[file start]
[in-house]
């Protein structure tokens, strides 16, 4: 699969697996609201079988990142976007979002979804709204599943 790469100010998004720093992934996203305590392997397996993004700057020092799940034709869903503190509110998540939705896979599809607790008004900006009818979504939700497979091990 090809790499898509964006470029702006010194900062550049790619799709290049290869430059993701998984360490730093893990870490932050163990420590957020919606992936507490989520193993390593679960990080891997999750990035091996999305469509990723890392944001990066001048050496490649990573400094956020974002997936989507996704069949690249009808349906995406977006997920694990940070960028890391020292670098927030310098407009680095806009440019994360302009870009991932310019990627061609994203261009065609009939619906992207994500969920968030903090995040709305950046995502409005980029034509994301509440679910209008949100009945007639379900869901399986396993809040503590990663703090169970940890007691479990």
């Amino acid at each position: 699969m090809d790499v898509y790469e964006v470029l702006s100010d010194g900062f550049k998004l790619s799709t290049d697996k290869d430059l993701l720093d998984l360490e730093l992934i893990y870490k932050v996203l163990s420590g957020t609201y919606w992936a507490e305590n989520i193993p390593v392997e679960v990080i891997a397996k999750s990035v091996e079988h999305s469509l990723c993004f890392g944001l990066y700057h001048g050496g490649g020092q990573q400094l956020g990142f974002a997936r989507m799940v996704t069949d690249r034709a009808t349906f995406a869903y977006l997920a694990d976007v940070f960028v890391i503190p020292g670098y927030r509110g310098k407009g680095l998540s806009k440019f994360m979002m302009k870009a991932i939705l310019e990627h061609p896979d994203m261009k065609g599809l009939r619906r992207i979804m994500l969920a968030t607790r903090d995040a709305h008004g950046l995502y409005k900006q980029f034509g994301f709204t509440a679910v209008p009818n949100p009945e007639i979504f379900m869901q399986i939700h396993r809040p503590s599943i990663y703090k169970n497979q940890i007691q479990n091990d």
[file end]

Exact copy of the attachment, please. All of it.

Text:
[in-house]
């Protein structure tokens, strides 16, 4: 699969697996609201079988990142976007979002979804709204599943 790469100010998004720093992934996203305590392997397996993004700057020092799940034709869903503190509110998540939705896979599809607790008004900006009818979504939700497979091990 090809790499898509964006470029702006010194900062550049790619799709290049290869430059993701998984360490730093893990870490932050163990420590957020919606992936507490989520193993390593679960990080891997999750990035091996999305469509990723890392944001990066001048050496490649990573400094956020974002997936989507996704069949690249009808349906995406977006997920694990940070960028890391020292670098927030310098407009680095806009440019994360302009870009991932310019990627061609994203261009065609009939619906992207994500969920968030903090995040709305950046995502409005980029034509994301509440679910209008949100009945007639379900869901399986396993809040503590990663703090169970940890007691479990």
């Amino acid at each position: 699969m090809d790499v898509y790469e964006v470029l702006s100010d010194g900062f550049k998004l790619s799709t290049d697996k290869d430059l993701l720093d998984l360490e730093l992934i893990y870490k932050v996203l163990s420590g957020t609201y919606w992936a507490e305590n989520i193993p390593v392997e679960v990080i891997a397996k999750s990035v091996e079988h999305s469509l990723c993004f890392g944001l990066y700057h001048g050496g490649g020092q990573q400094l956020g990142f974002a997936r989507m799940v996704t069949d690249r034709a009808t349906f995406a869903y977006l997920a694990d976007v940070f960028v890391i503190p020292g670098y927030r509110g310098k407009g680095l998540s806009k440019f994360m979002m302009k870009a991932i939705l310019e990627h061609p896979d994203m261009k065609g599809l009939r619906r992207i979804m994500l969920a968030t607790r903090d995040a709305h008004g950046l995502y409005k900006q980029f034509g994301f709204t509440a679910v209008p009818n949100p009945e007639i979504f379900m869901q399986i939700h396993r809040p503590s599943i990663y703090k169970n497979q940890i007691q479990n091990d």